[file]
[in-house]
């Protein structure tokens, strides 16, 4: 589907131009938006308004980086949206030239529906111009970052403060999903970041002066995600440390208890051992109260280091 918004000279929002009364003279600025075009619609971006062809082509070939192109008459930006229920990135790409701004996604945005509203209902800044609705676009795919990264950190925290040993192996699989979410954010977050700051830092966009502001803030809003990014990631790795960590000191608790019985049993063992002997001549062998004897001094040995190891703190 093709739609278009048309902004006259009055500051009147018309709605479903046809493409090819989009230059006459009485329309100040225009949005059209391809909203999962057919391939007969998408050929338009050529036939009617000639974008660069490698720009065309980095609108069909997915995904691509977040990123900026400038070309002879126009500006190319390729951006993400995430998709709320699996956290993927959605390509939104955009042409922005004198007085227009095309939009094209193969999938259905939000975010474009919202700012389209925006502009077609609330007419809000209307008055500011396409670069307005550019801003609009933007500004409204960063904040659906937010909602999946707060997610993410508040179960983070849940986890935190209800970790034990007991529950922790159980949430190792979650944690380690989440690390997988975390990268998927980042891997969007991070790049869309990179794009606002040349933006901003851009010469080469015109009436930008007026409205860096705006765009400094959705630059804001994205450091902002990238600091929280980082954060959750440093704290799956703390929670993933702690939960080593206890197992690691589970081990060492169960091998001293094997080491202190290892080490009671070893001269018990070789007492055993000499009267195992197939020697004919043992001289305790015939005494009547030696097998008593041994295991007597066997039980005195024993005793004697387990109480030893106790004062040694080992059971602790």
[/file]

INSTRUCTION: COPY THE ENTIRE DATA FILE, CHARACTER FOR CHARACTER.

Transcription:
[in-house]
């Protein structure tokens, strides 16, 4: 589907131009938006308004980086949206030239529906111009970052403060999903970041002066995600440390208890051992109260280091 918004000279929002009364003279600025075009619609971006062809082509070939192109008459930006229920990135790409701004996604945005509203209902800044609705676009795919990264950190925290040993192996699989979410954010977050700051830092966009502001803030809003990014990631790795960590000191608790019985049993063992002997001549062998004897001094040995190891703190 093709739609278009048309902004006259009055500051009147018309709605479903046809493409090819989009230059006459009485329309100040225009949005059209391809909203999962057919391939007969998408050929338009050529036939009617000639974008660069490698720009065309980095609108069909997915995904691509977040990123900026400038070309002879126009500006190319390729951006993400995430998709709320699996956290993927959605390509939104955009042409922005004198007085227009095309939009094209193969999938259905939000975010474009919202700012389209925006502009077609609330007419809000209307008055500011396409670069307005550019801003609009933007500004409204960063904040659906937010909602999946707060997610993410508040179960983070849940986890935190209800970790034990007991529950922790159980949430190792979650944690380690989440690390997988975390990268998927980042891997969007991070790049869309990179794009606002040349933006901003851009010469080469015109009436930008007026409205860096705006765009400094959705630059804001994205450091902002990238600091929280980082954060959750440093704290799956703390929670993933702690939960080593206890197992690691589970081990060492169960091998001293094997080491202190290892080490009671070893001269018990070789007492055993000499009267195992197939020697004919043992001289305790015939005494009547030696097998008593041994295991007597066997039980005195024993005793004697387990109480030893106790004062040694080992059971602790």